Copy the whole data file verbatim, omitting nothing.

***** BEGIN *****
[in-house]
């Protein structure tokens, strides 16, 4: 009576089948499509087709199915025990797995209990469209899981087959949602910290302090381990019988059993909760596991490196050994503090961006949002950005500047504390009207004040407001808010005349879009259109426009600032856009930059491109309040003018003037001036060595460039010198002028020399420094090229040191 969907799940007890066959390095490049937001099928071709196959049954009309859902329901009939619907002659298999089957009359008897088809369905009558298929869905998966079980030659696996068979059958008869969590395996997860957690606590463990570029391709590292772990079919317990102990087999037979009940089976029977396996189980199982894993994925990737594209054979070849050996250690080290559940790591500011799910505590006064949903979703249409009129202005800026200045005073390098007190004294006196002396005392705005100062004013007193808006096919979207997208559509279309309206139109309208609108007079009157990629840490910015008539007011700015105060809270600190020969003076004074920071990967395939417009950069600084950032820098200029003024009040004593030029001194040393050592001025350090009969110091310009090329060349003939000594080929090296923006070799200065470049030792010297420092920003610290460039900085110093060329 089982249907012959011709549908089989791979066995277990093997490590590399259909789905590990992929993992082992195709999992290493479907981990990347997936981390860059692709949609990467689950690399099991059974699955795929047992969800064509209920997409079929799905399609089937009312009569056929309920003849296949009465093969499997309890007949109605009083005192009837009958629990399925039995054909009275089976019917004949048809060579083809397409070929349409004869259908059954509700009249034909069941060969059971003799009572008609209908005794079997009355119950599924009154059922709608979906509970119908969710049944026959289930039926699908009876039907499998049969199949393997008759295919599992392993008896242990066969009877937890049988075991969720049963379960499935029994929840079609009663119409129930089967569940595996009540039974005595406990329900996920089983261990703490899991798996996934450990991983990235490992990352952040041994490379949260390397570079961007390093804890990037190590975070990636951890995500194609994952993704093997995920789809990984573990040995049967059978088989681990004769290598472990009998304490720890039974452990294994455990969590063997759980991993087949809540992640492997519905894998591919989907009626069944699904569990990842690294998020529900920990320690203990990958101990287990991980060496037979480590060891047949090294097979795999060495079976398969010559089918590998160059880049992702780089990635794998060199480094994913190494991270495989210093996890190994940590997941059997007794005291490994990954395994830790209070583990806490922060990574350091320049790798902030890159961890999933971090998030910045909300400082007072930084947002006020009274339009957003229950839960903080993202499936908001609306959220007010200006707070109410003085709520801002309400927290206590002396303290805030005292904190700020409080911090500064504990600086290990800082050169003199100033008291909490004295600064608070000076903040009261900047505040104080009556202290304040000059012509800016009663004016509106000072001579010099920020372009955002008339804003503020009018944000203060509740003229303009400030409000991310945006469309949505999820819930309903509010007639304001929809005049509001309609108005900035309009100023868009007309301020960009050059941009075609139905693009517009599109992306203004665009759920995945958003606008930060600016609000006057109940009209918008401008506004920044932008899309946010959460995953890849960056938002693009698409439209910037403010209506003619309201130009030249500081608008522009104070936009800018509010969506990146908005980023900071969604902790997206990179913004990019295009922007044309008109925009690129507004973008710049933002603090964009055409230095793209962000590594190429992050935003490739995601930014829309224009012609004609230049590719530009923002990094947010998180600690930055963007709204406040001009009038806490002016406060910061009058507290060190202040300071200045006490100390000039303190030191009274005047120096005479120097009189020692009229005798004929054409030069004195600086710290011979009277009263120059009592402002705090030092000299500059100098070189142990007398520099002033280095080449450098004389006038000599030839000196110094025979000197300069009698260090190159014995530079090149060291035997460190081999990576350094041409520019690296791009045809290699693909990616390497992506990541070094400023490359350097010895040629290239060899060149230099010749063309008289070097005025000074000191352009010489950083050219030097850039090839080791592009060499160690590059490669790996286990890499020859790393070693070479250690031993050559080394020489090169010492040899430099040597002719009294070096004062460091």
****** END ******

[in-house]
């Protein structure tokens, strides 16, 4: 009576089948499509087709199915025990797995209990469209899981087959949602910290302090381990019988059993909760596991490196050994503090961006949002950005500047504390009207004040407001808010005349879009259109426009600032856009930059491109309040003018003037001036060595460039010198002028020399420094090229040191 969907799940007890066959390095490049937001099928071709196959049954009309859902329901009939619907002659298999089957009359008897088809369905009558298929869905998966079980030659696996068979059958008869969590395996997860957690606590463990570029391709590292772990079919317990102990087999037979009940089976029977396996189980199982894993994925990737594209054979070849050996250690080290559940790591500011799910505590006064949903979703249409009129202005800026200045005073390098007190004294006196002396005392705005100062004013007193808006096919979207997208559509279309309206139109309208609108007079009157990629840490910015008539007011700015105060809270600190020969003076004074920071990967395939417009950069600084950032820098200029003024009040004593030029001194040393050592001025350090009969110091310009090329060349003939000594080929090296923006070799200065470049030792010297420092920003610290460039900085110093060329 089982249907012959011709549908089989791979066995277990093997490590590399259909789905590990992929993992082992195709999992290493479907981990990347997936981390860059692709949609990467689950690399099991059974699955795929047992969800064509209920997409079929799905399609089937009312009569056929309920003849296949009465093969499997309890007949109605009083005192009837009958629990399925039995054909009275089976019917004949048809060579083809397409070929349409004869259908059954509700009249034909069941060969059971003799009572008609209908005794079997009355119950599924009154059922709608979906509970119908969710049944026959289930039926699908009876039907499998049969199949393997008759295919599992392993008896242990066969009877937890049988075991969720049963379960499935029994929840079609009663119409129930089967569940595996009540039974005595406990329900996920089983261990703490899991798996996934450990991983990235490992990352952040041994490379949260390397570079961007390093804890990037190590975070990636951890995500194609994952993704093997995920789809990984573990040995049967059978088989681990004769290598472990009998304490720890039974452990294994455990969590063997759980991993087949809540992640492997519905894998591919989907009626069944699904569990990842690294998020529900920990320690203990990958101990287990991980060496037979480590060891047949090294097979795999060495079976398969010559089918590998160059880049992702780089990635794998060199480094994913190494991270495989210093996890190994940590997941059997007794005291490994990954395994830790209070583990806490922060990574350091320049790798902030890159961890999933971090998030910045909300400082007072930084947002006020009274339009957003229950839960903080993202499936908001609306959220007010200006707070109410003085709520801002309400927290206590002396303290805030005292904190700020409080911090500064504990600086290990800082050169003199100033008291909490004295600064608070000076903040009261900047505040104080009556202290304040000059012509800016009663004016509106000072001579010099920020372009955002008339804003503020009018944000203060509740003229303009400030409000991310945006469309949505999820819930309903509010007639304001929809005049509001309609108005900035309009100023868009007309301020960009050059941009075609139905693009517009599109992306203004665009759920995945958003606008930060600016609000006057109940009209918008401008506004920044932008899309946010959460995953890849960056938002693009698409439209910037403010209506003619309201130009030249500081608008522009104070936009800018509010969506990146908005980023900071969604902790997206990179913004990019295009922007044309008109925009690129507004973008710049933002603090964009055409230095793209962000590594190429992050935003490739995601930014829309224009012609004609230049590719530009923002990094947010998180600690930055963007709204406040001009009038806490002016406060910061009058507290060190202040300071200045006490100390000039303190030191009274005047120096005479120097009189020692009229005798004929054409030069004195600086710290011979009277009263120059009592402002705090030092000299500059100098070189142990007398520099002033280095080449450098004389006038000599030839000196110094025979000197300069009698260090190159014995530079090149060291035997460190081999990576350094041409520019690296791009045809290699693909990616390497992506990541070094400023490359350097010895040629290239060899060149230099010749063309008289070097005025000074000191352009010489950083050219030097850039090839080791592009060499160690590059490669790996286990890499020859790393070693070479250690031993050559080394020489090169010492040899430099040597002719009294070096004062460091």